Ironically, Sandberg and Orr are from the same hometown, attended the same grade schools and grew up in homes less than half a mile apart. The parallels continued into adulthood as both joined Google in its halcyon days, each pursuing their mutual passion for helping women, and eventually, both landing at Facebook. So, how can two women with such similar backgrounds have such polar opposite perspectives (not to mention trajectories) in regards to the national conversation on women and the workplace?
“After my plunge at Facebook, I was reading (“Lean In”) through an entirely different lens, and it led me to a significant realization: ‘Lean In’ was completely antithetical to everything I had taught in my workshops and ran counter to everything I believed as a human being,” she says. “When it came to success, I had been listening to Sandberg’s advice instead of my own. And, I was angry...at myself for buying into someone else’s idea of who I should be and what my career should look like.” Later at a women’s leadership conference, Marissa was in attendance as Sandberg took the stage with the executive at Facebook who’d restricted her role at the company, and Marissa – realizing it was all B.S. - had a fury-fueled epiphany: “In that moment, I made a promise to myself. Instead of getting angry and self-righteous about the theater of feminism, I would continue sharing my truth and telling my story.”
Marissa became laser focused on Lean Out, Googling “How to write a narrative non-fiction book,” taking workshops and changing her habit of responding to the needs of others instead of her own. She cultivated a newfound discipline, getting up at 4:30 a.m. every day to write before she left for her job at Facebook in NYC. Yet in some ways, she was merely reconnecting with a powerful talent she always had. Growing up in the Miami area, where her dad was an attorney repping the teamsters and her mom was head of Parks and Rec for their small town, Marissa expressed herself so well on paper that one difficult teacher in high school accused her of plagiarism. Later working for Google, Marissa – who earned both her Bachelor’s and Master’s in Decision and Informational Science from the University of Florida – enjoyed the creativity of writing stories for her sales teams.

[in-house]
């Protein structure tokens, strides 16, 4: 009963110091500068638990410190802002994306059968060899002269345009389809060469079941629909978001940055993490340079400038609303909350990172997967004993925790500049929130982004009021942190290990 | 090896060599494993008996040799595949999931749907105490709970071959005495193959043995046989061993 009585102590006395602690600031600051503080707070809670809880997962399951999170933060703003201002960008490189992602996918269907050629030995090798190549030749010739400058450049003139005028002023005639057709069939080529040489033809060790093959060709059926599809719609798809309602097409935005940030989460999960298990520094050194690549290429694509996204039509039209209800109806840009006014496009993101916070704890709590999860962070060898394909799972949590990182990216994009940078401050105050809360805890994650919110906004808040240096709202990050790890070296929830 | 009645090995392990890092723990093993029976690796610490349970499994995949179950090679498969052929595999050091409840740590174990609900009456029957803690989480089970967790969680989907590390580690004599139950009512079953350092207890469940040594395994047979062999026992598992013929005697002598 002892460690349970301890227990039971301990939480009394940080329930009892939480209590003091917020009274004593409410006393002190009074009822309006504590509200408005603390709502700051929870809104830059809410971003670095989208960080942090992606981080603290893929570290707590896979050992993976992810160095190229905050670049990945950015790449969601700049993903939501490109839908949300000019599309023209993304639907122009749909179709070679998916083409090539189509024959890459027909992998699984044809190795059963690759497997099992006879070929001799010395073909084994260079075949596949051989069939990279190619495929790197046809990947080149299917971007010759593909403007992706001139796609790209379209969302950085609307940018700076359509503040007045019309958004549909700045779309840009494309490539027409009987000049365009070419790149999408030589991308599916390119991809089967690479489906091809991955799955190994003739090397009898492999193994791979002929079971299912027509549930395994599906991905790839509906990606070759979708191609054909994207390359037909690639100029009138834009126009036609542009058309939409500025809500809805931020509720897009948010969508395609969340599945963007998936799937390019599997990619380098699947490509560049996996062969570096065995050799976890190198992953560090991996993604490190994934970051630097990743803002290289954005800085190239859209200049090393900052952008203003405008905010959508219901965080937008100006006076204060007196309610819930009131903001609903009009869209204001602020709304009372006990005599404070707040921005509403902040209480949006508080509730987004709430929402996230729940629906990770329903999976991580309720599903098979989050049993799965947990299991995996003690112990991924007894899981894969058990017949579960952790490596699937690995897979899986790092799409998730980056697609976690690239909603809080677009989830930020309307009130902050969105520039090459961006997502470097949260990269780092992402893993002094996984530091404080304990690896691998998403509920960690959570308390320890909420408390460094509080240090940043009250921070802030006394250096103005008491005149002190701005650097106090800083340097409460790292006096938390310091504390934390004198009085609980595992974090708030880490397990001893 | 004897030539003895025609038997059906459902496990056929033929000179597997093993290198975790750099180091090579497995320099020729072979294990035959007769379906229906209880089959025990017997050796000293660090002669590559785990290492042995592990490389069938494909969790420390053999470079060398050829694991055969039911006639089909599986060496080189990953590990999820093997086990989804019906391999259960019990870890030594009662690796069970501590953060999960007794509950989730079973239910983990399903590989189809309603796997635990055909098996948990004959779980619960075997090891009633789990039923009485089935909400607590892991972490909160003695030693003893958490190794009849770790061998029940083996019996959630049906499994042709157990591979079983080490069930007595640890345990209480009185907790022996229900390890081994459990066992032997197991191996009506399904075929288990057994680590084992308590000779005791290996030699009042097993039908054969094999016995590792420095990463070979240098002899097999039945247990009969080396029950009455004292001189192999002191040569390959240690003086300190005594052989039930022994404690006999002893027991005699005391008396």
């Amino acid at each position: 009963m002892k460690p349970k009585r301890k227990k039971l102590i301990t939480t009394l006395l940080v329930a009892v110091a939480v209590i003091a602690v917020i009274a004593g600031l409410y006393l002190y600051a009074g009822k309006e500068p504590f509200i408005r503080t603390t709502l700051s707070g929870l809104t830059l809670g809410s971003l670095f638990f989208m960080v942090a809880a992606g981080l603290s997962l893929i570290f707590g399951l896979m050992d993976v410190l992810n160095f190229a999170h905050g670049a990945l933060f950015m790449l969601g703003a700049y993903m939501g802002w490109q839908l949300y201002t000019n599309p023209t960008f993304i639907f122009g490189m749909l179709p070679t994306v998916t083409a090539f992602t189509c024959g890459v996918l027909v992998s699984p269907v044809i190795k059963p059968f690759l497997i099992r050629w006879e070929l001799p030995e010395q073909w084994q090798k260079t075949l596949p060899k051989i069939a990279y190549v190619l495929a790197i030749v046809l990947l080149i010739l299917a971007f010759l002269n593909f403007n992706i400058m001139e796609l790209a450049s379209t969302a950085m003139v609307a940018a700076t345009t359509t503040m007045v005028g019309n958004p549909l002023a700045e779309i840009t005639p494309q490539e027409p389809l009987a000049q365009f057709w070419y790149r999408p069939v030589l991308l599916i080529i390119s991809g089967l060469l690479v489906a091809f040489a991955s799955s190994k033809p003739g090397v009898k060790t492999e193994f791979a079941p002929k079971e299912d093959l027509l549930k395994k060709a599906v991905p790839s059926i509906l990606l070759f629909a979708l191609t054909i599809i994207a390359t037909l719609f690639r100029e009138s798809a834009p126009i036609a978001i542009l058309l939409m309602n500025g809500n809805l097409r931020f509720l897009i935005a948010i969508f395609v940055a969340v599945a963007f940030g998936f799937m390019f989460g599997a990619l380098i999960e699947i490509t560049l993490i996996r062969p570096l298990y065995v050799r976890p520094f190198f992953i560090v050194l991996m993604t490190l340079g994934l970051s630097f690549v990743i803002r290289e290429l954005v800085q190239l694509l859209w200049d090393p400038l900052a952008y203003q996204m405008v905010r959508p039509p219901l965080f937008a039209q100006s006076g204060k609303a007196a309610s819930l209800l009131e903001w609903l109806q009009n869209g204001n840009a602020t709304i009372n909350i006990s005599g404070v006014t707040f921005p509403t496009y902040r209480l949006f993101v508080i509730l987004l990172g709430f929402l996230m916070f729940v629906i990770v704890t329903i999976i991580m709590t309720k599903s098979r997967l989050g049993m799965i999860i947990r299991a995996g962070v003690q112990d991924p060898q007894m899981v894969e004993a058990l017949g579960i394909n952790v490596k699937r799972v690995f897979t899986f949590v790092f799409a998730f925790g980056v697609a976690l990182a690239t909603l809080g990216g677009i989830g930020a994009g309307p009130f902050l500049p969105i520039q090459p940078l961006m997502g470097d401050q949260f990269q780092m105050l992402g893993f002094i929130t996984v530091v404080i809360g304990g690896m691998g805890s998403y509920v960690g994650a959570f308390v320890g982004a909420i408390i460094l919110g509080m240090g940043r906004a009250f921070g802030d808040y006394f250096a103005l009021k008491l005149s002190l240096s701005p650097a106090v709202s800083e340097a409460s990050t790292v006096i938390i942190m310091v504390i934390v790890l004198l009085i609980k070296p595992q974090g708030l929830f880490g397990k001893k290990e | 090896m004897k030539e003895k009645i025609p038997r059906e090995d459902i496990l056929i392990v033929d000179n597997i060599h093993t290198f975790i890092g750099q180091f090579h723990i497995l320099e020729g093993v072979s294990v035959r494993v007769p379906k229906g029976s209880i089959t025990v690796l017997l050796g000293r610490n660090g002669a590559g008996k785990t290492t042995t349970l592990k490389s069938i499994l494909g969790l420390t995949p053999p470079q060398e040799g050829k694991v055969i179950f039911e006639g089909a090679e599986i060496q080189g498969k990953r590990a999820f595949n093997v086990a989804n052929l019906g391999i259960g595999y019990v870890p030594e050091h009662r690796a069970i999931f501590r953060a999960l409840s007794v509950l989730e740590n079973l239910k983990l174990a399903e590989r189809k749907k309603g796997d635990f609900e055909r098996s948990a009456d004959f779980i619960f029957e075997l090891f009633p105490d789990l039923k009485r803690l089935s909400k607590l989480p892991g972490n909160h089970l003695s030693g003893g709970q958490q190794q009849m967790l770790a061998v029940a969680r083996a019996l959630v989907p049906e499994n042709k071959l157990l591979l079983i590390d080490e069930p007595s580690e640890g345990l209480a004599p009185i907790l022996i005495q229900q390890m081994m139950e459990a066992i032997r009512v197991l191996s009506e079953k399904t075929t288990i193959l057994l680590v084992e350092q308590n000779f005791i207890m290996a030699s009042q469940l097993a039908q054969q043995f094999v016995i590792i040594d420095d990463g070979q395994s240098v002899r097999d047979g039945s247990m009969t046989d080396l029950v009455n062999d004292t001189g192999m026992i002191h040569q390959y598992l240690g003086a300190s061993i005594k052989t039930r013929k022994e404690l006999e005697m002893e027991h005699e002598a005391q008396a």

“Right now,” she says, “we are on the precipice of everything changing. The most fulfilling aspect of the ‘Lean Out’ journey is knowing that I have the opportunity to contribute something significant to the cultural conversation. Everyone I told about this project thought I was crazy to give up working in the corporate world for this bold venture of writing and speaking. Yet, I believed in myself, got scrappy and hustled to get to where I am. I always lived to please other people, so this is a huge turning point in the arc of my life.”
A self-proclaimed corporate rebel, Marissa has taken her ‘bumps in the road’ and turned them into transformational experiences. With Lean Out, she provides a fresh voice for a new generation of thinkers.